How much do you have? For a while my road bike was at 17cm, but I raised it because I need to work on my back flexibility/strength.
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Old 06-04-10, 07:30 PM   #11
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Thanks everyone! I really do appreciate the help. I have been slowly raising and moving my saddle back, maybe that will help.
In the mean time here is a (crappy) pic of my first self-done tape job

I fully get what you're saying about the weight on my arms, maybe I just need seat post with more set back. I have always just thought that bar wrap, or grips for that matter, should offer some padding as well, even if not much. My gloves are really not that padded at all, but in addition to the wrap, it seems prefect.
Again, thank you all for the timely responses, I really do appreciate it. And I'm looking into some new wrap asap to go with my new saddle when it comes!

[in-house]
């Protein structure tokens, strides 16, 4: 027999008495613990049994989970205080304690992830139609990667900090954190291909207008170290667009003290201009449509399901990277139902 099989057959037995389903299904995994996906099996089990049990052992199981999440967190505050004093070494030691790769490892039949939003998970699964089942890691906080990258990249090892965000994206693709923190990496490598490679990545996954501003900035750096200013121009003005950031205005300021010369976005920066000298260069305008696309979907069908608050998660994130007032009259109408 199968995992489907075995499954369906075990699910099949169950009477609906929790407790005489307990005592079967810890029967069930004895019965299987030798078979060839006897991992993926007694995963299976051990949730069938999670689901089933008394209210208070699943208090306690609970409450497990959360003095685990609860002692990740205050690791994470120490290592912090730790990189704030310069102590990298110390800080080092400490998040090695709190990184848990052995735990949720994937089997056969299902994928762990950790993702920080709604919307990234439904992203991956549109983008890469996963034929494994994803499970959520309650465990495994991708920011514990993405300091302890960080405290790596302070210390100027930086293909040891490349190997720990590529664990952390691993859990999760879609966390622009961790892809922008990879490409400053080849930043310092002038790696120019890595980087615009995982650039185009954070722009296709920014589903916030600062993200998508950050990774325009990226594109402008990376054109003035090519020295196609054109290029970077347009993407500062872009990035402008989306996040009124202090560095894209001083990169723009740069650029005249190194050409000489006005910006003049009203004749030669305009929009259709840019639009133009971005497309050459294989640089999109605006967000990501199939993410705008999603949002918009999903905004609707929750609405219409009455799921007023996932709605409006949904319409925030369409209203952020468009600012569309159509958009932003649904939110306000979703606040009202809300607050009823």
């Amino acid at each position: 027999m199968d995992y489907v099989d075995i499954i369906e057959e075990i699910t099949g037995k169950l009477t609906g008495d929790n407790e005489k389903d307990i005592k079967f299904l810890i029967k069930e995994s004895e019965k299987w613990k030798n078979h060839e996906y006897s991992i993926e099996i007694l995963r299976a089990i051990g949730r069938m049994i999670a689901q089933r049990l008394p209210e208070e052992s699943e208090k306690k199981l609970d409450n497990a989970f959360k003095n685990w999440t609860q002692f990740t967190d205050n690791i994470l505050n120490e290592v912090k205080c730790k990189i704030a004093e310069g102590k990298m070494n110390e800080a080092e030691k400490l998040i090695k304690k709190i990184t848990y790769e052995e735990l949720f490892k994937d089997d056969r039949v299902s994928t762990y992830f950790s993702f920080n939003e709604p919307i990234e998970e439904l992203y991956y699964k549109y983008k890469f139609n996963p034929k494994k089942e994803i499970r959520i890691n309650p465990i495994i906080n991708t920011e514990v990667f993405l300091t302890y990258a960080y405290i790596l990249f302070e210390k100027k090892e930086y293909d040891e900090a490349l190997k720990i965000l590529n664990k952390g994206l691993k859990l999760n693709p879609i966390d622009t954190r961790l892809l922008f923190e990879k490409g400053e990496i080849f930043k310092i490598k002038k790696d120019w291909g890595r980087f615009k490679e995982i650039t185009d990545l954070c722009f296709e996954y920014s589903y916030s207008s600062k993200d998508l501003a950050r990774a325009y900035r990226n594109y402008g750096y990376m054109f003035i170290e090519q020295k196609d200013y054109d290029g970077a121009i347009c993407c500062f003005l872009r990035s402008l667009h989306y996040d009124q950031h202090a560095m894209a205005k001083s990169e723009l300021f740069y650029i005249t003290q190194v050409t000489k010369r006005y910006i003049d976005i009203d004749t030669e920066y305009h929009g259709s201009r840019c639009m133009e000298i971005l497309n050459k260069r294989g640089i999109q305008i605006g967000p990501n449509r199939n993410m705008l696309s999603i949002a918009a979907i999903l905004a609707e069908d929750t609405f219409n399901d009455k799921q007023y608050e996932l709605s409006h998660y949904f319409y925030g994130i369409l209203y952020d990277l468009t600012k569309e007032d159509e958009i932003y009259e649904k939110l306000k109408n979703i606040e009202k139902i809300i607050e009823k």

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Old 06-04-10, 07:33 PM   #12
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Quote:
Originally Posted by hairnet View Post
How much do you have? For a while my road bike was at 17cm, but I raised it because I need to work on my back flexibility/strength.
Saw your post after my last one - I'll measure it when I get back home tonight. But I swear, it's nothing compared to a lot of bikes I have seen around this forum.
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Old 06-04-10, 07:48 PM   #13
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I used to ride horns with a single layer of cloth tape. It wasn't "comfortable" but not also not so uncomfortable that I hated my short commute. However once I bought some Cinelli cork tape I was much happier. Definitely try moving your saddle back a little too. Moves your center back more over your seat and should relieve some of the weight on your hands, though this works best if you add a shorter stem at the same time...
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Old 06-04-10, 09:45 PM   #14